...      x = 42
...      y = 99
...      return '%d + %d = %d' % (x, y, x + y)
>>> foo()
'42 + 99 = 141'
>>> timeit.timeit("foo()", setup="from __main__ import foo")

Oooh, that's interesting, just a smidge faster than f-strings. Still, unlike the format() function, there's no performance overhead to f-strings, and in some cases it can be the fastest of all three approaches.

Using format specifiers

This is where you can do some neat tricks. If you've never really played with format specifiers in Python, they can be quite useful. The relevant docs: https://docs.python.org/3.7/library/string.html#format-specification-mini-language

The Format Specification mini language is used with the format() function, but as it turns out, you can also use format specifiers with f-strings. For example:

print(f"Pi to 3 digits: {math.pi:.3f}")  # prints "Pi to 3 digits: 3.142"

This can be handy for formatting as well:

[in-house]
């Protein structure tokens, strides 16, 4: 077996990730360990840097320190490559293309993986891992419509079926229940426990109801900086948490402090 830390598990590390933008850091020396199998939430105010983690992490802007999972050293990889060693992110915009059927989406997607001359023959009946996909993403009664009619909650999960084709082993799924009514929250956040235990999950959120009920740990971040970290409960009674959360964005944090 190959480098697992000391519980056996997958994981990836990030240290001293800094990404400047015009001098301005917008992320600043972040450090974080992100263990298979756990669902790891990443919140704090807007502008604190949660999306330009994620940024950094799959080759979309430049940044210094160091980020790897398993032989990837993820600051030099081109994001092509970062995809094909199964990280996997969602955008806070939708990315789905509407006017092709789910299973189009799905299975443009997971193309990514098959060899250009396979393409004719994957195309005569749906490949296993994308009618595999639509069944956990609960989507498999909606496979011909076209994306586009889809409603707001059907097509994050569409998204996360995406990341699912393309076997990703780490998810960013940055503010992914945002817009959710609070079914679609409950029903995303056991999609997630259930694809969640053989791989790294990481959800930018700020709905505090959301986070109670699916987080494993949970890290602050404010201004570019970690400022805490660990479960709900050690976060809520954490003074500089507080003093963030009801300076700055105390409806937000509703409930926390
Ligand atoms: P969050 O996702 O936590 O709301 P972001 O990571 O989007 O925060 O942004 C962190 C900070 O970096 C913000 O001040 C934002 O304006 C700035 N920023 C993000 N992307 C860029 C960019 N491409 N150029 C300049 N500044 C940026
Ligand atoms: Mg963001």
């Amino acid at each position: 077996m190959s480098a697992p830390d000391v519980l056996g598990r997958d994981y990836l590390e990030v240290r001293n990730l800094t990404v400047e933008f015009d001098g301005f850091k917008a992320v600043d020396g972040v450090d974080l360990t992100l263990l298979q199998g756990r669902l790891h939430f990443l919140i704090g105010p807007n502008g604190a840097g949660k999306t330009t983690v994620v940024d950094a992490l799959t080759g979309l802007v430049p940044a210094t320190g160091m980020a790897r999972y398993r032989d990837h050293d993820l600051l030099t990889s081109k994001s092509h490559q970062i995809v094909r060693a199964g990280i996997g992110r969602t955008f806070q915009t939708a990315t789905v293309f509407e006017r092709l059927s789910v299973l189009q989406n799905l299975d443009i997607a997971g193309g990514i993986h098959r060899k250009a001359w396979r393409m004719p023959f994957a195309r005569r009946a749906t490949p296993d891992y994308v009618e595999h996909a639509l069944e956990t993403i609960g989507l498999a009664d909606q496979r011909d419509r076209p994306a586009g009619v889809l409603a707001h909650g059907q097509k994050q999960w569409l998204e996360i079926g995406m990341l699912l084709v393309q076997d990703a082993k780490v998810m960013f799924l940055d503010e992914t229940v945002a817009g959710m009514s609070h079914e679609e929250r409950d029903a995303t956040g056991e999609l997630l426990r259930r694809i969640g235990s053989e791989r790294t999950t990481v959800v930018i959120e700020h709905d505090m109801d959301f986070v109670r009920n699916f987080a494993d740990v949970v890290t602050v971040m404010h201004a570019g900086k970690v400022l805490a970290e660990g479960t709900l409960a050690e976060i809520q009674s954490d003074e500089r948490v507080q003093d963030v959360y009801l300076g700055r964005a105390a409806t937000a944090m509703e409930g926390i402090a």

print(f"{42:05}")  # gives "00042"

print(f"{42:a<10}")  # gives "42aaaaaaaa"

print(f"{42:a>10}")  # gives "aaaaaaaa42"

print(f"{42:3>10}")  # gives "3333333342"

print(f"{42:=^10}")  # gives "====42===="

Type specific formatting is also supported, for example avoiding calling strftime() to format a datetime:

>>> from datetime import datetime
>>> f"Today is {datetime.now():%B %d, %Y}"
'Today is July 15, 2018'

There's some really cool examples of format specifiers in the docs , I'd definitely suggest giving it a read.

The best of all worlds

Ultimately, F-strings are really flexible, and to me represent the best of all worlds. You get the performance of the string formatting operator, the flexibility of the format() function, and syntactically it all tends to read better as well.